Not satisfied with making 150 voluntary redundancies at the end of last year, Richard Desmond, the owner of the group which runs the Express and Star titles, is seeking another 25 compulsory redundancies from the group, including three from the sports desk of the Express.
The three sports reporters on the Express facing redundancy are understood to be John Dillon, John Wragg and Niall Hickman. First-stage consultation meetings were held on Monday, with at least one of the affected staff taking the decision to appeal. Other cuts include casual subbing staff having their contracts ended.
The voluntary process has already seen motor racing correspondent Bob McKenzie leave the paper after 35 years, deputy sports editor John Burton departs this month, and Colin Bateman, the paper’s former cricket writer-turned-Olympics expert, opted last year to retire.
Now the Express is considering not staffing its coverage of some motor racing grands prix and tennis tournaments.
In November, the NUJ chapel issued a motion which condemned a decision to scrap the regionalisation of the sports pages. The management had previously promised that regionalised sports editions would be “ring-fenced”. The chapel motion described the U-turn as short-sighted: “Distinctive areas of the papers that have driven sales, circulation, and online traffic are being jettisoned without real thought or care for the consequences.”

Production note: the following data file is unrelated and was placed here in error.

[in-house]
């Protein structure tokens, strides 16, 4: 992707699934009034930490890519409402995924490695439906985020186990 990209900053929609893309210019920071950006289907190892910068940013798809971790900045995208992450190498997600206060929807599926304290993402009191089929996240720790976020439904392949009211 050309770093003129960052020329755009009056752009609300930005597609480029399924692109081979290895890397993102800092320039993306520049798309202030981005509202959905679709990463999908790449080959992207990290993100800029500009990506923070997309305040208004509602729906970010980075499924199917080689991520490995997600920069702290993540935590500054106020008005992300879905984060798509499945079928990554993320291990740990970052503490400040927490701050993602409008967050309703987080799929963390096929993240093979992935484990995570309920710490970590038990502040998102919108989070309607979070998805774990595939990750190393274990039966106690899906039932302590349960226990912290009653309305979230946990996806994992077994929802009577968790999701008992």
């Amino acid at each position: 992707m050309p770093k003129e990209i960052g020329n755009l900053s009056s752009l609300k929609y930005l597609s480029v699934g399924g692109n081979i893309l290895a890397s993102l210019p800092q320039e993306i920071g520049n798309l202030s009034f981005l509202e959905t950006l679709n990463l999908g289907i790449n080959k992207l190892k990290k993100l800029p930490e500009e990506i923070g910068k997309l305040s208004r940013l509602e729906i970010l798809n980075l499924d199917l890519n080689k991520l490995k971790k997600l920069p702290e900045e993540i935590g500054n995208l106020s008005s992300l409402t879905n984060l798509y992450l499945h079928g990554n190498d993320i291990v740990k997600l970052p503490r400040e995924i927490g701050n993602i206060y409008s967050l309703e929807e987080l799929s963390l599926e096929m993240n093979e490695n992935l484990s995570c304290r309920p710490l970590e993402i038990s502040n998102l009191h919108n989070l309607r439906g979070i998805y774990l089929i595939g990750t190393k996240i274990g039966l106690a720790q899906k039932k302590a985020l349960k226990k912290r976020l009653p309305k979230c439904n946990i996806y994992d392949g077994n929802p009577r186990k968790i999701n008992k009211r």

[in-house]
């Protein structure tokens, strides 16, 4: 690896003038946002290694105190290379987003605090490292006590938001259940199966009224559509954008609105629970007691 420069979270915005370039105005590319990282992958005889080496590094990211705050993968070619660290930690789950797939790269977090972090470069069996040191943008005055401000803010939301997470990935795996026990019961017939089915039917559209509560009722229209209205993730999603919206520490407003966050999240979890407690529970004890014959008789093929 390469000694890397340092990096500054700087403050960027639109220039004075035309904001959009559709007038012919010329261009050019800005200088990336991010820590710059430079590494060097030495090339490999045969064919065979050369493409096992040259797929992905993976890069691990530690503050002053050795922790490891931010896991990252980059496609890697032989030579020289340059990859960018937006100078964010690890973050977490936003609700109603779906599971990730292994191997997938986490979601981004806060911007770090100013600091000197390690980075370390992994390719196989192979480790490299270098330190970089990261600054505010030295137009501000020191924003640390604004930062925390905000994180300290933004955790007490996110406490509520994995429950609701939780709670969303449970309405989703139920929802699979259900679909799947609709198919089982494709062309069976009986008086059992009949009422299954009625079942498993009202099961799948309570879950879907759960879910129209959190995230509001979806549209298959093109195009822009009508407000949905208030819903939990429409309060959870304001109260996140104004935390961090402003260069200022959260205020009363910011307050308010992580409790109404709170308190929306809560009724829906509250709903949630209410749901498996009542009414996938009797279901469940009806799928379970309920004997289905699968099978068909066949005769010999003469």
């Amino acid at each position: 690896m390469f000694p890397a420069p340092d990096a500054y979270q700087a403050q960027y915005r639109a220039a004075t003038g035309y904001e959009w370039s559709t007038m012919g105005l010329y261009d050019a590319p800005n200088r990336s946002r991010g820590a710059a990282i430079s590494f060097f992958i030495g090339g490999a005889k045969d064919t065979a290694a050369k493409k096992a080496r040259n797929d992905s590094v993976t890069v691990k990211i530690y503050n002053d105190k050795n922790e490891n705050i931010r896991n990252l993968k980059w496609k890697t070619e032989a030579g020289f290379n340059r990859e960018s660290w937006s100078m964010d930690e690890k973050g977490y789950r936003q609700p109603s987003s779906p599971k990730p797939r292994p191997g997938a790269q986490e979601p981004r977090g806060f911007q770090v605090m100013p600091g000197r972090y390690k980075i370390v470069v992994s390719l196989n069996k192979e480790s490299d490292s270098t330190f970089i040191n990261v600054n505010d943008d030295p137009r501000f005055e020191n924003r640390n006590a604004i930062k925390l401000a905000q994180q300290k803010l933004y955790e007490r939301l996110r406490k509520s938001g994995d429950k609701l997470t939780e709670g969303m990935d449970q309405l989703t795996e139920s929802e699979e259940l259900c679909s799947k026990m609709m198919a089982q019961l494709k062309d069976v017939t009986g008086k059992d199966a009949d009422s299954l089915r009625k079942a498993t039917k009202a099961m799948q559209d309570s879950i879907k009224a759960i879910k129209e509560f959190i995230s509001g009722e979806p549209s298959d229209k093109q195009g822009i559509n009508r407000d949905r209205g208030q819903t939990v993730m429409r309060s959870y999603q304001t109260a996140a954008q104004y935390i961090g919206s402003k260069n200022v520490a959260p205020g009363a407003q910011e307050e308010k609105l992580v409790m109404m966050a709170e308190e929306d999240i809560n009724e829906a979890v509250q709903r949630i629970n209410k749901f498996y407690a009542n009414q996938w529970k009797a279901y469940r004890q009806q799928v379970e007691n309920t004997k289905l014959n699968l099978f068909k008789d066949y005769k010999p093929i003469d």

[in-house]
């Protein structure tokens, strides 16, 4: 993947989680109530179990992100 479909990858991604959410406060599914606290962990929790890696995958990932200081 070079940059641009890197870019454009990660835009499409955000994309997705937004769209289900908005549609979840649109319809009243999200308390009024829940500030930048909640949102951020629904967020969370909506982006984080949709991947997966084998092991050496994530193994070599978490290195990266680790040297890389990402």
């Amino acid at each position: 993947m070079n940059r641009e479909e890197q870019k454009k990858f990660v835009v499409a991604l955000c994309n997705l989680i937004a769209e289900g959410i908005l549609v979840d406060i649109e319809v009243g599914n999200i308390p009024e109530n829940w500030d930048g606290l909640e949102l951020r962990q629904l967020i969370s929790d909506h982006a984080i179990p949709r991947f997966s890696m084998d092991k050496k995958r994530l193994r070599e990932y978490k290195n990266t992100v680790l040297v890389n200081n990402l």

The union appealed to the owners – who turned a £37 million operating profit in 2013 – to sell the titles to anyone, provided that they actually wanted to run a newspaper group. “If there is no real commitment to the future of these titles, if there is no interest beyond managing their decline using measures that will only hasten their demise, then it is time for the company to actively seek new buyers prepared to turn these papers around,” the NUJ motion stated.
Now, former England football manager Graham Taylor, once an Express columnist when the paper still had a budget for such things, and David Platt, the one-time England midfielder, have joined the criticisms of the cuts for fear that the paper won’t even be able to cover football properly with just six staff sports reporters.
“I am showing my concern at the consistent dismissals of sports journalists since the takeover by the present owner,” Taylor said in a statement to the NUJ and reported by The Guardian’s Roy Greenslade.
Taylor is the son of a sports writer, and although he has had more than a few run-ins with the press during his career in charge of the national team, as well as when managing Watford and Villa, his plea to the Express was made with some feeling.
“I am hearing that there are more cuts to be made and this is likely to include three sports reporters.
“I do hope very careful thought, other than just saving money, is put into the decision of dismissing any number of sports journalists as, for me the present sports coverage in the Daily Express is as good, if not better, than any other comparable newspaper,” Taylor said.
“That is why I buy it. In my opinion, if these dismissals take place, the quality of the sports coverage will be impossible to maintain.”
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